HUDSON, Ohio — Teen addiction continues to plague communities across the nation. Not only are we continuing to see children becoming hooked on drugs, but the effects are proving to be deadly.
According to the American Medical Association, nearly 1,200 children between the ages of 14 and 18 overdosed on drugs in 2021. That's nearly 200 more than what we saw in 2020.
That's why one organization created right here in Ohio is giving local students a chance to stay clean while being rewarded in the process.
On Wednesday morning, students will line up at Hudson High School for voluntary drug testing. It all gets underway at 8:30 a.m.
Participating students will get 10% off at local businesses in the Hudson area. They will also be entered to win some gift cards.
Addiction a major concern in homes across America.
"It's more difficult now, I think, than ever before for kids to now be exposed to it at some point," said Michael Miller, Principal at Hudson High School.
The looming danger of drugs floats through the hallways of high schools across the country.
"This is not a problem in specific schools. This has happened at every high school in America," said Miller.
There's a national organization helping keep students on the right track.
Drug Free Clubs of America was founded by a team of firefighters in Cincinnati back in 2005.
After facing tragedy after tragedy, they decided they had a chance to be proactive.
"It seemed like so much time and energy and effort went into bringing people back from addiction, and [we] thought, there's got to be a better way," said Angie Ferguson, Executive Director of Drug Free Clubs of America.
Their goal is simple: give students a reason to remain drug-free. The five-step strategy includes parent support.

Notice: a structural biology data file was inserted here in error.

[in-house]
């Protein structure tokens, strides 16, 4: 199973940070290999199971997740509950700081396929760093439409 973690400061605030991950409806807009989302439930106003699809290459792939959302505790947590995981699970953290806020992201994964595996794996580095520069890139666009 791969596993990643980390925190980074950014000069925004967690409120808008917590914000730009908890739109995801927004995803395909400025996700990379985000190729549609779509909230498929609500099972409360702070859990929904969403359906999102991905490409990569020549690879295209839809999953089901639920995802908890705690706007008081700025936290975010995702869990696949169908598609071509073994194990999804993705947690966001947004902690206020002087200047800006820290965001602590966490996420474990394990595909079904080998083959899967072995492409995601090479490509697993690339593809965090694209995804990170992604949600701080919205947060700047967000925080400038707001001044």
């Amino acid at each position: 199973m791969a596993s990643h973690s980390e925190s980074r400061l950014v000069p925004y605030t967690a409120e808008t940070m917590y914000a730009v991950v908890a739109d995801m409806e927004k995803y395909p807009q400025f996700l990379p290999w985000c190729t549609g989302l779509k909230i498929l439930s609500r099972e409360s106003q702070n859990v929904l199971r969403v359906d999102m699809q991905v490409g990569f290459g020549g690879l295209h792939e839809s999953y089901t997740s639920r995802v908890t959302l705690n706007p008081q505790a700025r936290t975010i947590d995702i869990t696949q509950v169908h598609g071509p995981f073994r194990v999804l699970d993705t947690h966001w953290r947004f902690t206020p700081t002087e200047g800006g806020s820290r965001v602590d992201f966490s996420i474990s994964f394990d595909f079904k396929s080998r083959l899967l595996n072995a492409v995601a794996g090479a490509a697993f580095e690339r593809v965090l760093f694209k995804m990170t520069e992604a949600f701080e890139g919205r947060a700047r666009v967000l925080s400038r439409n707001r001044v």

"Some parents have no issues talking with their students about drug use and things like that. Some other parents may have some, you know — they might not feel as comfortable. So, this is a way for them to bring that conversation to the table," said Miller.
Confidential drug testing is another part of it.
"They can get the student the support they need without the student feeling they're going to get in trouble here at school," said Miller.
Another key pillar is student leadership.
"All the adults were kind of in charge. And then we're like, what are we doing? These teens have to affect themselves if this is truly going to be relevant and if it's actually going to change anything, it has to be led by the student body," said Ferguson.
At Hudson High School, students have taken pride in helping out their peers — especially those who have a firsthand experience with teen drug use.
"I lost my cousin to a drug overdose many years ago. She was young, 25. And none of us saw it coming," said Kristine Roegner, a Hudson High School junior.
Kristine is carrying on a family legacy.
Back in 2017, her big sister helped establish the Drug Free Club chapter at Hudson.
Now, after the pandemic made them shut down operations, she hopes to revive the group and get more students involved.
One of the ways they're increasing involvement is by using positive reinforcement.
"When we first started, we're thinking, it's going to be something huge. It's going to be cars and iPads and concerts and this kind of stuff. And they're like, we want to go to the front of the lunch line. We want to get out of class 5 minutes early," said Ferguson.
It's all done with the goal of reaching every teen they can to make a difference.
"I'm just determined to do what I can to prevent this from happening to others," said Roegner.
In 2019, Hudson High School had one of the largest Drug Free Club chapters in the country with more than 800 students.
That's about half the student body.
Now, they're hoping to get membership back up to pre-pandemic levels.